AAoM held a back-to-school event at Corner Health in Ypsilanti on Aug. 16.
Each year, back-to-school time is an important and exciting event for both parents and children. Prioritizing children’s health and wellness is the first step toward ensuring they are prepared for a successful school year and able to fully participate in learning.
Tisa Johnson-Hooper, M.D.
"Back to school is a critical time to assure all children are as healthy as possible to start the year off with a great start,” says Tisa Johnson-Hooper, M.D., senior staff physician and medical director at Henry Ford Health and Autism Alliance of Michigan board member. “Vaccinations, wellness checks, developmental screenings and mental health are all areas we as pediatricians and family practitioners will address."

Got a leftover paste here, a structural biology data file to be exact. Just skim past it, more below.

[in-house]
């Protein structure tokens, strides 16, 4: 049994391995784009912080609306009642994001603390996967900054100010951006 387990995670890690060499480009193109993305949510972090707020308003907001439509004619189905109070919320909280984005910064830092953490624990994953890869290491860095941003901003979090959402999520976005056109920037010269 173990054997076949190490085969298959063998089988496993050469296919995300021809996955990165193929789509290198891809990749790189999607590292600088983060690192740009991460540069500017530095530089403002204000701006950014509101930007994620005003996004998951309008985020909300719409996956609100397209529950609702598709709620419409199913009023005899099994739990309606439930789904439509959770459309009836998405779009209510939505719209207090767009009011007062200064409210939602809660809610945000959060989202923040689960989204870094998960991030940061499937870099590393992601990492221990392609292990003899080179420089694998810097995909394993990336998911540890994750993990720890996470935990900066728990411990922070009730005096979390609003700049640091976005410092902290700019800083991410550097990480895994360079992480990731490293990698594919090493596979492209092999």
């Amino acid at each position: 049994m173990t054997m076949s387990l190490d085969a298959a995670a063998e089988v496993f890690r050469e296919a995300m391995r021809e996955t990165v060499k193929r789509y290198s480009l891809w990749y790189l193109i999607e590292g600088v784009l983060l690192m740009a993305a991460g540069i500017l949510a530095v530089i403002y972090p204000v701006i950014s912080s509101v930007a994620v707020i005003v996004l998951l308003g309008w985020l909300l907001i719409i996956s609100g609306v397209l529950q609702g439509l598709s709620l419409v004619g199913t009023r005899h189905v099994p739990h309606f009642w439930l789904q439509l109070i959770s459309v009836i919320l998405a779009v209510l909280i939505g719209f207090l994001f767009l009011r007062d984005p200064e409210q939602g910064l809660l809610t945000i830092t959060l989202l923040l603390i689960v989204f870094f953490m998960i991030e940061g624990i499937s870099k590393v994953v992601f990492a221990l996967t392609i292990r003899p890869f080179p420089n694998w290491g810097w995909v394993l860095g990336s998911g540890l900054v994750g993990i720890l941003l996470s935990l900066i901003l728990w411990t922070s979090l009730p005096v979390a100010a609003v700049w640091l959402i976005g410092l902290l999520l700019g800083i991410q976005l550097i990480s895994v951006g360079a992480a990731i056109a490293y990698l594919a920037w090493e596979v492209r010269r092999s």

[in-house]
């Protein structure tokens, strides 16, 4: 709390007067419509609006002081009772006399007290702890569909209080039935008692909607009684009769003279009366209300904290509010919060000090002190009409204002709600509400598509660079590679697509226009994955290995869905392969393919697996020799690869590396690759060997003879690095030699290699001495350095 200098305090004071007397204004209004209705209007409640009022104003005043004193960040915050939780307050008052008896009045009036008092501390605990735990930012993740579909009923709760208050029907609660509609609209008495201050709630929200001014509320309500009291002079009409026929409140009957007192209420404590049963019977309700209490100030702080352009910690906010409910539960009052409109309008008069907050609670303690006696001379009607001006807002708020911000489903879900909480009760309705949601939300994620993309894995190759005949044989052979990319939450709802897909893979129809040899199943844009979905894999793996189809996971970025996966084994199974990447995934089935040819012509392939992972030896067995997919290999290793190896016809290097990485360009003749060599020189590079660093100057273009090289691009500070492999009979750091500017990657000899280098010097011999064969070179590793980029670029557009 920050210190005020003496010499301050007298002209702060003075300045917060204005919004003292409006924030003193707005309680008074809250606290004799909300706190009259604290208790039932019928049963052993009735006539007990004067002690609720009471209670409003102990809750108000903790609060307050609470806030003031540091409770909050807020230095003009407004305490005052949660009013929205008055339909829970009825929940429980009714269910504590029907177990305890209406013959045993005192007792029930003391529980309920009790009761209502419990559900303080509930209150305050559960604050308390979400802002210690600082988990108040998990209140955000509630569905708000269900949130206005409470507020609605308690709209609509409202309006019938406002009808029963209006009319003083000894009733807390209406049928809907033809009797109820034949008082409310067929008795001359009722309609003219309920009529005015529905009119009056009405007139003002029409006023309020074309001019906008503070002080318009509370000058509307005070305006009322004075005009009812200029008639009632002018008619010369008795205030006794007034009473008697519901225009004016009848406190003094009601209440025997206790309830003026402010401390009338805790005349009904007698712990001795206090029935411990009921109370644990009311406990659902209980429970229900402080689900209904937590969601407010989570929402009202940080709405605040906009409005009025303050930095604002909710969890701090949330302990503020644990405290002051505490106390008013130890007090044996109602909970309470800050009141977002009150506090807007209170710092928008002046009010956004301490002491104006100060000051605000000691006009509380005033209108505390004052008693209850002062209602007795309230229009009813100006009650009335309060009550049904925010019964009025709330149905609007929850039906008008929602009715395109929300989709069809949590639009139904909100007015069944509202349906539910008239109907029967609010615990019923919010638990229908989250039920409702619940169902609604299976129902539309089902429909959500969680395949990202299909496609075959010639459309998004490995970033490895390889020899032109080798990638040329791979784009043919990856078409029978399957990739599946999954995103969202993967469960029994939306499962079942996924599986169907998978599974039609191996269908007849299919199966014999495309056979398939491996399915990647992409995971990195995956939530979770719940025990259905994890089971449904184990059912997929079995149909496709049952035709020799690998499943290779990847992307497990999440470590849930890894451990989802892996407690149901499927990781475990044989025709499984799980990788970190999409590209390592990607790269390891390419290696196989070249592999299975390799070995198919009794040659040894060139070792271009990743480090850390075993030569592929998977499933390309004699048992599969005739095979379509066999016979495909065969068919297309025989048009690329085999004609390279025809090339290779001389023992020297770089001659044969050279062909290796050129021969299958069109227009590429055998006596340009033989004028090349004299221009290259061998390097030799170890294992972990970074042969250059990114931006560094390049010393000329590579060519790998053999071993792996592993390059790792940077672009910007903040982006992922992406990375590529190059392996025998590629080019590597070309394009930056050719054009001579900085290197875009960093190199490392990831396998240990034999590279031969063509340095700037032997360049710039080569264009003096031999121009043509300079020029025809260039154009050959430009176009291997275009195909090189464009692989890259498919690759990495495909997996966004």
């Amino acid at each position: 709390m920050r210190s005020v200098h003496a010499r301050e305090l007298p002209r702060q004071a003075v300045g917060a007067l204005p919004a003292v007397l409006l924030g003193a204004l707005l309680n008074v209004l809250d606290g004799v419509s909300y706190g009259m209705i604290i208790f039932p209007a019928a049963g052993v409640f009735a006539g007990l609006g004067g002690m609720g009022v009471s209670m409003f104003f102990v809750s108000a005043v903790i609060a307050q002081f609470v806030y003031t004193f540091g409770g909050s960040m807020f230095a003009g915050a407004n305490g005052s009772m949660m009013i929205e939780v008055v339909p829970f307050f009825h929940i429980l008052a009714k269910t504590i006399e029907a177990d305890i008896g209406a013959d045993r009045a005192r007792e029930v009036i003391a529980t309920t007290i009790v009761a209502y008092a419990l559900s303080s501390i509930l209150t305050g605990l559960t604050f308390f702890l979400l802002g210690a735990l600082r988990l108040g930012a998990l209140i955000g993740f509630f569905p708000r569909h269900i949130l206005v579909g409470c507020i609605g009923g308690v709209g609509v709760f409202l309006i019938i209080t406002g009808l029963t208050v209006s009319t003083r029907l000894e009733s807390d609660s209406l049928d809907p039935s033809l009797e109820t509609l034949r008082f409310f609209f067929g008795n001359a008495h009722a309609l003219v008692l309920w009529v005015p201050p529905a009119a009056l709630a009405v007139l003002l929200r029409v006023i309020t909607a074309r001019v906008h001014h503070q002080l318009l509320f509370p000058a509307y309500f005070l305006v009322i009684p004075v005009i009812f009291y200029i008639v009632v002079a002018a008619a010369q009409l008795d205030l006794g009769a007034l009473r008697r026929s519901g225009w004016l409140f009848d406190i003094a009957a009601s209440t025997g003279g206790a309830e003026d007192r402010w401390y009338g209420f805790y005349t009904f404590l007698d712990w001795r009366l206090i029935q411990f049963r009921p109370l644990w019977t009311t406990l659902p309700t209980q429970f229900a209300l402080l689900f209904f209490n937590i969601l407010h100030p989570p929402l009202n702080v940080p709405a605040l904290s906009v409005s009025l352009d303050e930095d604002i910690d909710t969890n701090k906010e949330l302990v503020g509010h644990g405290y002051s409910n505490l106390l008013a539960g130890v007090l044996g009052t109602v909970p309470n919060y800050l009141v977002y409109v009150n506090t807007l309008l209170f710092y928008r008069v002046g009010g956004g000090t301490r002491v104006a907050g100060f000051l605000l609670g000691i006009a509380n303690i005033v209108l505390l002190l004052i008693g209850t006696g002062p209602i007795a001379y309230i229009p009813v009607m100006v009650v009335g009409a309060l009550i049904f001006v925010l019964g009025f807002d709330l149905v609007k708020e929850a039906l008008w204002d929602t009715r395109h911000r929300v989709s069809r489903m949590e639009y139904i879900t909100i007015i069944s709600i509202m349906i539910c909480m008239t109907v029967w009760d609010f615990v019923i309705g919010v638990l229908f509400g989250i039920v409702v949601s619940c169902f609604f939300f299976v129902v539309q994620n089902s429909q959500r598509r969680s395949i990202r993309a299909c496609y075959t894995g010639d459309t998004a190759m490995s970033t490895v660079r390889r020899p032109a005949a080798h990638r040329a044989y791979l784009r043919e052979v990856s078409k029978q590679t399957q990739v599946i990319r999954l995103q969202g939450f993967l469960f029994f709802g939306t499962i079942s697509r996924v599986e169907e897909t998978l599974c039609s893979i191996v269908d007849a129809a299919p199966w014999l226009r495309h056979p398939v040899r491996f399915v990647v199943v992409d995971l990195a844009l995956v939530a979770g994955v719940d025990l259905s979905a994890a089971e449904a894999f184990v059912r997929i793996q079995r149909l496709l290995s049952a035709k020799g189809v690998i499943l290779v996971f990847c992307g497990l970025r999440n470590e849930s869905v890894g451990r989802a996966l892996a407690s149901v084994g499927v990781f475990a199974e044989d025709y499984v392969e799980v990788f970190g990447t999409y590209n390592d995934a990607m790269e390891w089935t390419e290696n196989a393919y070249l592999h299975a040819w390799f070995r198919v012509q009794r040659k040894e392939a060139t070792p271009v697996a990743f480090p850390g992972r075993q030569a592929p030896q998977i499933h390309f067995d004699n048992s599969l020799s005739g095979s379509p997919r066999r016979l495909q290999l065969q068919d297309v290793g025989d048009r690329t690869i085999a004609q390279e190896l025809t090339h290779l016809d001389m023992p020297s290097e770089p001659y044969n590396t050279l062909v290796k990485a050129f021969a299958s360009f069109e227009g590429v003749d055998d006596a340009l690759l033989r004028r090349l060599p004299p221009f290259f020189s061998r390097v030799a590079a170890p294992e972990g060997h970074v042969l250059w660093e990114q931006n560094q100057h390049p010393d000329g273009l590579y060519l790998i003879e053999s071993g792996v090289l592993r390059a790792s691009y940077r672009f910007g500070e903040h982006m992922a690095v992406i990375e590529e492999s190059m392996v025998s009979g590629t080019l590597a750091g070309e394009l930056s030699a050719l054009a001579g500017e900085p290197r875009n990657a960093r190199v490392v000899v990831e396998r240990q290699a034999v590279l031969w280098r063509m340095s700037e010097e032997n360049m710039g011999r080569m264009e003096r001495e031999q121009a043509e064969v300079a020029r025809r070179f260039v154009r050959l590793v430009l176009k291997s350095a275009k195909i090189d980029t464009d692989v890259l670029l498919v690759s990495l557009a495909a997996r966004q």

It’s easy to get caught up in all the back-to-school hype. Before families know it, August is gone, and teachers are taking attendance. Families can ensure their loved ones living with autism are prepared to get the most out of their education experience by following these five recommended steps from the Autism Alliance of Michigan (AAoM).
1. Prioritize routine health and wellness screenings
Children cannot participate fully in school without a routine health screening. Kids must be up to date on pediatric appointments, developmental screenings, and routine vaccinations. Of course, now might be a good time to reevaluate their COVID vaccination status. Effective and safe COVID vaccines and boosters are still available for children of all ages and may prevent COVID from disrupting their everyday routines.